Many Linux users consider Amarok to be the greatest media player of all time. Amarok has earned this title through its integration of lyrics, streaming radio, podcasts, Last FM stats, user developed scripts, and more, and by helping users to "Rediscover [their] music."
The current version of Amarok, 1.4.5, was pushed out earlier this year, and development of Amarok 2.0 has been underway ever since. I was curious to see how development is coming along, so I compiled KDE4 and Amarok2 from SVN to get a sneak peek.
While it's obvious that much is left to be done, it's also obvious that a lot of hard work is going into the redesign. First off, the new splash screen is much easier on the eyes than the muddy blue "Fast Forward" screen I've been staring at for the last half year:
After Amarok loads, the change that is most apparent is the new emphasis placed on the context elements. Instead of the playlist being the focus of Amarok, the context data such as lyrics and wikipedia info take center stage. The playlist now occupies about a third of the screen width on the right. Unfortunately, in the current build the context elements aren't entirely functional, but you can see where they will be placed in the future. Much of the context interface will be implemented in the form of widgets. Previously there had been talk about doing away with the tabs and laying all context items side-by-side, but as you can see they either have yet to implement this, or decided it wasn't a good idea and kept the tabbed interface:
When running Amarok 2.0 in Gnome (using the KDE4 libraries of course), Amarok inherited the collection info from Amarok 1.4.5. It even kept the custom images that I had set for most of the album covers. It is nice to see that (so far) backwards compatibility is a non-issue, as it shouldn't be.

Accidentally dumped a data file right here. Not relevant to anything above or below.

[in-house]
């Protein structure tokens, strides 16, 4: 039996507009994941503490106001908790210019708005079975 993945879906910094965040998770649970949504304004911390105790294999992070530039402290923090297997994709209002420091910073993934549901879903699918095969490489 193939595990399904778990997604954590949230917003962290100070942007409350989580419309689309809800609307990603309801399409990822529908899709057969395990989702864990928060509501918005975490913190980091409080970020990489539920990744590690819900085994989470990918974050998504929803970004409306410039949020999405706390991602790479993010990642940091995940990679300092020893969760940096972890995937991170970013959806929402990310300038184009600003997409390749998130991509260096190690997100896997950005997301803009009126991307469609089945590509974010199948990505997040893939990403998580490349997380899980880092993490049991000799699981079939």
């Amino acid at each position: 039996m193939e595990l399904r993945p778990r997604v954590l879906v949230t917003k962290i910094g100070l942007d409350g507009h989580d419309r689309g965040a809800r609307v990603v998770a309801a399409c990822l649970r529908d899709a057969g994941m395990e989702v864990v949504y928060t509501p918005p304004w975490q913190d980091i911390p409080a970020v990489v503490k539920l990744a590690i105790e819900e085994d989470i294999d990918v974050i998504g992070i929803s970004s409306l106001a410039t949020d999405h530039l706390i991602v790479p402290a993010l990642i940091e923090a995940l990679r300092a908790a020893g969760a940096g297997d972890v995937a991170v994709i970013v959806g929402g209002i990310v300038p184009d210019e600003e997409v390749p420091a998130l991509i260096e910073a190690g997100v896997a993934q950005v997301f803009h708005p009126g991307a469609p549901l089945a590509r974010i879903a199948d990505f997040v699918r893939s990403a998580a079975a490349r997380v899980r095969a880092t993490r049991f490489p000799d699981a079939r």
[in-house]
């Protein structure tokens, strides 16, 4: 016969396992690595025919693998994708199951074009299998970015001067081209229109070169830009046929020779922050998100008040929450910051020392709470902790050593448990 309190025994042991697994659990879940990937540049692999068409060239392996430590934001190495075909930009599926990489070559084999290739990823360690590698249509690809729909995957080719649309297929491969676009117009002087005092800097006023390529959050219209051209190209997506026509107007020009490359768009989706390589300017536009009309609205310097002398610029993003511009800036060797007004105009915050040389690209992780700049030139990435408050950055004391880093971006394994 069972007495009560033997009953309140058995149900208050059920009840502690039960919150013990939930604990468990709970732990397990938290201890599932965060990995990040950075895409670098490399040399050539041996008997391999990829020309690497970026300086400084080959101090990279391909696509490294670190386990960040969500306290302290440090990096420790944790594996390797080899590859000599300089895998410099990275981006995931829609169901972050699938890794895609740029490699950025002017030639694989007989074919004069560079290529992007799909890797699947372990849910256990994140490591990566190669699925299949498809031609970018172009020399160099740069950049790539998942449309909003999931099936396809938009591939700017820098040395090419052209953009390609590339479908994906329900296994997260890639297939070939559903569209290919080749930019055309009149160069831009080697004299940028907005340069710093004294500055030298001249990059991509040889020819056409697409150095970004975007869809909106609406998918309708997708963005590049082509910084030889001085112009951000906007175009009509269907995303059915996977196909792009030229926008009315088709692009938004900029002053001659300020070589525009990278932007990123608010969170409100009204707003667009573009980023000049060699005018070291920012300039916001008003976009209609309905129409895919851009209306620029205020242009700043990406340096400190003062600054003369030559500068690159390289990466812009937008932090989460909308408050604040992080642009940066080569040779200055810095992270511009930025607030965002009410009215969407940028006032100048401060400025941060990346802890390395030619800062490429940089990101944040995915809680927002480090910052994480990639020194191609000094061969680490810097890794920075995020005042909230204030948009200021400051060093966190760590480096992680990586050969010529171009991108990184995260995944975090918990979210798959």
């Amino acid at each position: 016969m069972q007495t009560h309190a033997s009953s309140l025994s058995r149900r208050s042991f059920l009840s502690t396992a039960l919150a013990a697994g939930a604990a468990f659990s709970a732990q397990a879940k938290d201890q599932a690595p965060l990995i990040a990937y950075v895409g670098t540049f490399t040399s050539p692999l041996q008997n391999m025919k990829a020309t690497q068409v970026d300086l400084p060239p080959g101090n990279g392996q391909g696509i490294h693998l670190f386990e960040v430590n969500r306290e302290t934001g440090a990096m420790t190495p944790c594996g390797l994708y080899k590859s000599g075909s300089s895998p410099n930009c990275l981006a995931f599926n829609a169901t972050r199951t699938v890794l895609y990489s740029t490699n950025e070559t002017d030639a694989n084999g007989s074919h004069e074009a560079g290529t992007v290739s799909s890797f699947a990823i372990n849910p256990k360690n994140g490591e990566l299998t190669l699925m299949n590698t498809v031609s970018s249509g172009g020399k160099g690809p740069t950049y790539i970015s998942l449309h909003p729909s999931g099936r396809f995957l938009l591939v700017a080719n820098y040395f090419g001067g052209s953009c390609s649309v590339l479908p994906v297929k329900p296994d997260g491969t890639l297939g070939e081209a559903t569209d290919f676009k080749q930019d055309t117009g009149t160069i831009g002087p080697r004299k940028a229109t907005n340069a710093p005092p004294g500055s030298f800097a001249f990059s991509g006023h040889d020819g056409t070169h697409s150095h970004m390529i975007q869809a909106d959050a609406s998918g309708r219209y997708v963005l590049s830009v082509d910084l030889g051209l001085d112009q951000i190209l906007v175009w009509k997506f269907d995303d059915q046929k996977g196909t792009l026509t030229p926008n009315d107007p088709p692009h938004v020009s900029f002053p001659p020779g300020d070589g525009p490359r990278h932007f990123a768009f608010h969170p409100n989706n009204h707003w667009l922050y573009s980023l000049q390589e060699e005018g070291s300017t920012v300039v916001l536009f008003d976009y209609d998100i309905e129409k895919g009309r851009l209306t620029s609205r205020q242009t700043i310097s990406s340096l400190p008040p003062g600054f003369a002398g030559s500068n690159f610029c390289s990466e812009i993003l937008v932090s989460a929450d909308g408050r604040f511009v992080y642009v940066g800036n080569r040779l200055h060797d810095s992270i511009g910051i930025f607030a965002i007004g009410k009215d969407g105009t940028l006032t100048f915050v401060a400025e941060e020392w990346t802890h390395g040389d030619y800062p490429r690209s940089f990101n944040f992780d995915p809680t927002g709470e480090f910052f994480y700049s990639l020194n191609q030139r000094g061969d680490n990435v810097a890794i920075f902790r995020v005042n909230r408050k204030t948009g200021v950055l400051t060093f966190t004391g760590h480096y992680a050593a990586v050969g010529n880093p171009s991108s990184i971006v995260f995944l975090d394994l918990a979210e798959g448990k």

After the context redesign, the next most obvious change is the playlist. Currently, the playlist area is split horizontally in two. The upper area acts like the classic playlist, while it seems that the lower area is used to show all tracks in the current album. At this stage in development, the playlist displays information in exactly the same way as it did in 1.4.5, but the plan is to have it be dynamic and show only relevant info. For example, if a certain track has the title and artist fields filled in, but there is no info about the album name, then only the available information will be displayed, and there will be no empty space where the album name would have been. This can be seen best in the mockup on KDE.news. Here is the playlist in its current state:
Another interesting change is the addition of an internet menu. So far it doesn't do much, but it will be interesting to see how this is used. It would be nice to see it used in a similar manner to Songbird, but it will likely be something more benign.
One change that can't be shown in pictures is the Phonon backend. Typically, Amarok uses Xine or GStreamer as a backend, but now Phonon is included as an option, and will probably become the default in the future. Phonon is an abstraction to Linux sound engines. It performs interactions with Xine and GStreamer (among others) so that Amarok only has to implement the Phonon interface and not a different interface for each engine.
Finally, one of the greatest new features in Amarok 2.0 (although obviously not in this Linux build) is Windows and OSX support. This is wonderful news for those of us that choose to, or have to, use another platform, but don't want to leave their music player behind.
For more information about the future of Amarok, see this article about Amarok 2.0 plans, and an interview with Jeff Mitchell about Amarok 2.0 development on KDE.news.